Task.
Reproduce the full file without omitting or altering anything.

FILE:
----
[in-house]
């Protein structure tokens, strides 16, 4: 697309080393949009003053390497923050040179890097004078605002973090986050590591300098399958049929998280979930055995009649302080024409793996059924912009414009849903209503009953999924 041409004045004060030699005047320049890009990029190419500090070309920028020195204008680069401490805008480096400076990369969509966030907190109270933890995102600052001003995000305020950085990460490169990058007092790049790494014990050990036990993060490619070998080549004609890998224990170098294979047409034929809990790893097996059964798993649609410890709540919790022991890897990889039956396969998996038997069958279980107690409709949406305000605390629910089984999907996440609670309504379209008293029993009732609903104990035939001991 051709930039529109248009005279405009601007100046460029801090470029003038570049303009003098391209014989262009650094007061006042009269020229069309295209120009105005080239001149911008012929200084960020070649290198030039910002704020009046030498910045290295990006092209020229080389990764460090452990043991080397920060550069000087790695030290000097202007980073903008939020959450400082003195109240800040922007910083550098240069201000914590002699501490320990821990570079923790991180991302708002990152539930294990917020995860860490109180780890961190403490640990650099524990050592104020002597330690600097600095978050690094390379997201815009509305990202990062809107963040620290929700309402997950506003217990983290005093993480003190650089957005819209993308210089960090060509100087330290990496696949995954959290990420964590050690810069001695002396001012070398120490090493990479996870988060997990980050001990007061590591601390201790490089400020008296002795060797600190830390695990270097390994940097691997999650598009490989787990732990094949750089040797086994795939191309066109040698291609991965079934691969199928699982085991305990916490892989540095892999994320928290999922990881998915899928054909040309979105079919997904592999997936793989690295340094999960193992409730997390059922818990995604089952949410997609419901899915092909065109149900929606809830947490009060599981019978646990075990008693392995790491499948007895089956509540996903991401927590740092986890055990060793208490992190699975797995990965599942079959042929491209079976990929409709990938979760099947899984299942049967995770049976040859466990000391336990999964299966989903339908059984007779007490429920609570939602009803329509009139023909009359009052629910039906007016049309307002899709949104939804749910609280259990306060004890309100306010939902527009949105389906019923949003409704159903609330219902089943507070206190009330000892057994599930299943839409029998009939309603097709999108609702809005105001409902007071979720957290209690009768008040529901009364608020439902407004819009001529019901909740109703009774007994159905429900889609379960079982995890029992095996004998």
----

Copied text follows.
[in-house]
């Protein structure tokens, strides 16, 4: 697309080393949009003053390497923050040179890097004078605002973090986050590591300098399958049929998280979930055995009649302080024409793996059924912009414009849903209503009953999924 041409004045004060030699005047320049890009990029190419500090070309920028020195204008680069401490805008480096400076990369969509966030907190109270933890995102600052001003995000305020950085990460490169990058007092790049790494014990050990036990993060490619070998080549004609890998224990170098294979047409034929809990790893097996059964798993649609410890709540919790022991890897990889039956396969998996038997069958279980107690409709949406305000605390629910089984999907996440609670309504379209008293029993009732609903104990035939001991 051709930039529109248009005279405009601007100046460029801090470029003038570049303009003098391209014989262009650094007061006042009269020229069309295209120009105005080239001149911008012929200084960020070649290198030039910002704020009046030498910045290295990006092209020229080389990764460090452990043991080397920060550069000087790695030290000097202007980073903008939020959450400082003195109240800040922007910083550098240069201000914590002699501490320990821990570079923790991180991302708002990152539930294990917020995860860490109180780890961190403490640990650099524990050592104020002597330690600097600095978050690094390379997201815009509305990202990062809107963040620290929700309402997950506003217990983290005093993480003190650089957005819209993308210089960090060509100087330290990496696949995954959290990420964590050690810069001695002396001012070398120490090493990479996870988060997990980050001990007061590591601390201790490089400020008296002795060797600190830390695990270097390994940097691997999650598009490989787990732990094949750089040797086994795939191309066109040698291609991965079934691969199928699982085991305990916490892989540095892999994320928290999922990881998915899928054909040309979105079919997904592999997936793989690295340094999960193992409730997390059922818990995604089952949410997609419901899915092909065109149900929606809830947490009060599981019978646990075990008693392995790491499948007895089956509540996903991401927590740092986890055990060793208490992190699975797995990965599942079959042929491209079976990929409709990938979760099947899984299942049967995770049976040859466990000391336990999964299966989903339908059984007779007490429920609570939602009803329509009139023909009359009052629910039906007016049309307002899709949104939804749910609280259990306060004890309100306010939902527009949105389906019923949003409704159903609330219902089943507070206190009330000892057994599930299943839409029998009939309603097709999108609702809005105001409902007071979720957290209690009768008040529901009364608020439902407004819009001529019901909740109703009774007994159905429900889609379960079982995890029992095996004998």